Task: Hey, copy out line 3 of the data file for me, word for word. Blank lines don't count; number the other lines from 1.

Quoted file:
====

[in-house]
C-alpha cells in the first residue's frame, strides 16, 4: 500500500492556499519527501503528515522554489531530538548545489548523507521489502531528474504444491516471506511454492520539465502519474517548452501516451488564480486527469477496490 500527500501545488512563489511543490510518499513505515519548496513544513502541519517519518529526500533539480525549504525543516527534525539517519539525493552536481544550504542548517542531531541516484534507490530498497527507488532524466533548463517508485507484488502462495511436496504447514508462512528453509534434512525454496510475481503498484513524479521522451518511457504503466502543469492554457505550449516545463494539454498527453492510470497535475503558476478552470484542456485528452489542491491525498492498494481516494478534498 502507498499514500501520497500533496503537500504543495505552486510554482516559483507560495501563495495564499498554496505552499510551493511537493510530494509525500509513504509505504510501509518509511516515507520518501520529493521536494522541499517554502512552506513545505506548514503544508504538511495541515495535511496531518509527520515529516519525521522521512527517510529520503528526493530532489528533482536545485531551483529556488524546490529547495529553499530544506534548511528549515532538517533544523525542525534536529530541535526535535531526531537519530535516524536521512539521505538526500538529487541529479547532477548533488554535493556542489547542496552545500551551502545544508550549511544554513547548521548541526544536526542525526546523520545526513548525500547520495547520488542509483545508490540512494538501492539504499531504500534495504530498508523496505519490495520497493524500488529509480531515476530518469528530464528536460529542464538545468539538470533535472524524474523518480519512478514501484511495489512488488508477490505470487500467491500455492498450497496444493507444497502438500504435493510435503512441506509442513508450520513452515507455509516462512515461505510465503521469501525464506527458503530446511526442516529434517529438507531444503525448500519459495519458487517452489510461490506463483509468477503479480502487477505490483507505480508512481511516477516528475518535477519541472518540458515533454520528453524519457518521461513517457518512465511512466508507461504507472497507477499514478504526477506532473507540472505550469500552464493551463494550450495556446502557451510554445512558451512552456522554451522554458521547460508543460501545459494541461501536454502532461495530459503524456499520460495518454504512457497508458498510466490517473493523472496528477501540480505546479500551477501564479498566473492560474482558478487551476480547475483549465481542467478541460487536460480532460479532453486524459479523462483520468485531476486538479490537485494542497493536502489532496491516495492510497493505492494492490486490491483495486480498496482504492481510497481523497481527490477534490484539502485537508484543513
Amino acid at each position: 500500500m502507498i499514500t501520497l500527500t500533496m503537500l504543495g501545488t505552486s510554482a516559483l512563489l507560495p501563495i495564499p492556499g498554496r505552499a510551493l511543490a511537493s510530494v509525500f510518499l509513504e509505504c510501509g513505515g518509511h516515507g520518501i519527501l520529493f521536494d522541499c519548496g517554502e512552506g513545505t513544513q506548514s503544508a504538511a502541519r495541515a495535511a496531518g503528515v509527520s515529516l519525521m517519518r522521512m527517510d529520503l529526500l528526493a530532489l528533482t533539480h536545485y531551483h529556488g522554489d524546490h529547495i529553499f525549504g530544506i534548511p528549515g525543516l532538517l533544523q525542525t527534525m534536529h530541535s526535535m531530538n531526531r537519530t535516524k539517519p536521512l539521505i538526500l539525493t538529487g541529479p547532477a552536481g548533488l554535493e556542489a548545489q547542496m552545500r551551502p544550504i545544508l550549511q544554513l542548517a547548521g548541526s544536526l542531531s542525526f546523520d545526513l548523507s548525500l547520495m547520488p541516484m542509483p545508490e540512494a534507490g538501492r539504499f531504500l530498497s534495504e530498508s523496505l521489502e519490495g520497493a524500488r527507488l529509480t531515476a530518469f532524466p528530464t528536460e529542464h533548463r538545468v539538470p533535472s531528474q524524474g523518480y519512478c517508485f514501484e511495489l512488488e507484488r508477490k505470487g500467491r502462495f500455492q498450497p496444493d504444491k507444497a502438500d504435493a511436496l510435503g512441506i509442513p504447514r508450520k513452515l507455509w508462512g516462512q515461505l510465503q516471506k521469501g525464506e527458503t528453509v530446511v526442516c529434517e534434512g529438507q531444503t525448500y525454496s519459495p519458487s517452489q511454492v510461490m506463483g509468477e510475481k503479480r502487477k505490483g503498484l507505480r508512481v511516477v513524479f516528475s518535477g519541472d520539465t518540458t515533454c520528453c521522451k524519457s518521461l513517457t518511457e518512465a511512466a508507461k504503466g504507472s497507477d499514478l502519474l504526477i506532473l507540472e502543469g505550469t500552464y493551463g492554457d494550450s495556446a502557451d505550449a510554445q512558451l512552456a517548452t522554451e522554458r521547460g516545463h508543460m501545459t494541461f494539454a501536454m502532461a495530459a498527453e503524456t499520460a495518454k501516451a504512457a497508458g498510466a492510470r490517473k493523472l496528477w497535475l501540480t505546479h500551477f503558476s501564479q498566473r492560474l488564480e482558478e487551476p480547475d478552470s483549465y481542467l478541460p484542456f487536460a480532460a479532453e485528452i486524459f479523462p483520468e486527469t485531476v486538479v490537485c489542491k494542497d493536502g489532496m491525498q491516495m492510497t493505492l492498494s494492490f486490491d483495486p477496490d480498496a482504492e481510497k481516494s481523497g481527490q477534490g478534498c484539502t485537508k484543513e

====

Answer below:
Amino acid at each position: 500500500m502507498i499514500t501520497l500527500t500533496m503537500l504543495g501545488t505552486s510554482a516559483l512563489l507560495p501563495i495564499p492556499g498554496r505552499a510551493l511543490a511537493s510530494v509525500f510518499l509513504e509505504c510501509g513505515g518509511h516515507g520518501i519527501l520529493f521536494d522541499c519548496g517554502e512552506g513545505t513544513q506548514s503544508a504538511a502541519r495541515a495535511a496531518g503528515v509527520s515529516l519525521m517519518r522521512m527517510d529520503l529526500l528526493a530532489l528533482t533539480h536545485y531551483h529556488g522554489d524546490h529547495i529553499f525549504g530544506i534548511p528549515g525543516l532538517l533544523q525542525t527534525m534536529h530541535s526535535m531530538n531526531r537519530t535516524k539517519p536521512l539521505i538526500l539525493t538529487g541529479p547532477a552536481g548533488l554535493e556542489a548545489q547542496m552545500r551551502p544550504i545544508l550549511q544554513l542548517a547548521g548541526s544536526l542531531s542525526f546523520d545526513l548523507s548525500l547520495m547520488p541516484m542509483p545508490e540512494a534507490g538501492r539504499f531504500l530498497s534495504e530498508s523496505l521489502e519490495g520497493a524500488r527507488l529509480t531515476a530518469f532524466p528530464t528536460e529542464h533548463r538545468v539538470p533535472s531528474q524524474g523518480y519512478c517508485f514501484e511495489l512488488e507484488r508477490k505470487g500467491r502462495f500455492q498450497p496444493d504444491k507444497a502438500d504435493a511436496l510435503g512441506i509442513p504447514r508450520k513452515l507455509w508462512g516462512q515461505l510465503q516471506k521469501g525464506e527458503t528453509v530446511v526442516c529434517e534434512g529438507q531444503t525448500y525454496s519459495p519458487s517452489q511454492v510461490m506463483g509468477e510475481k503479480r502487477k505490483g503498484l507505480r508512481v511516477v513524479f516528475s518535477g519541472d520539465t518540458t515533454c520528453c521522451k524519457s518521461l513517457t518511457e518512465a511512466a508507461k504503466g504507472s497507477d499514478l502519474l504526477i506532473l507540472e502543469g505550469t500552464y493551463g492554457d494550450s495556446a502557451d505550449a510554445q512558451l512552456a517548452t522554451e522554458r521547460g516545463h508543460m501545459t494541461f494539454a501536454m502532461a495530459a498527453e503524456t499520460a495518454k501516451a504512457a497508458g498510466a492510470r490517473k493523472l496528477w497535475l501540480t505546479h500551477f503558476s501564479q498566473r492560474l488564480e482558478e487551476p480547475d478552470s483549465y481542467l478541460p484542456f487536460a480532460a479532453e485528452i486524459f479523462p483520468e486527469t485531476v486538479v490537485c489542491k494542497d493536502g489532496m491525498q491516495m492510497t493505492l492498494s494492490f486490491d483495486p477496490d480498496a482504492e481510497k481516494s481523497g481527490q477534490g478534498c484539502t485537508k484543513e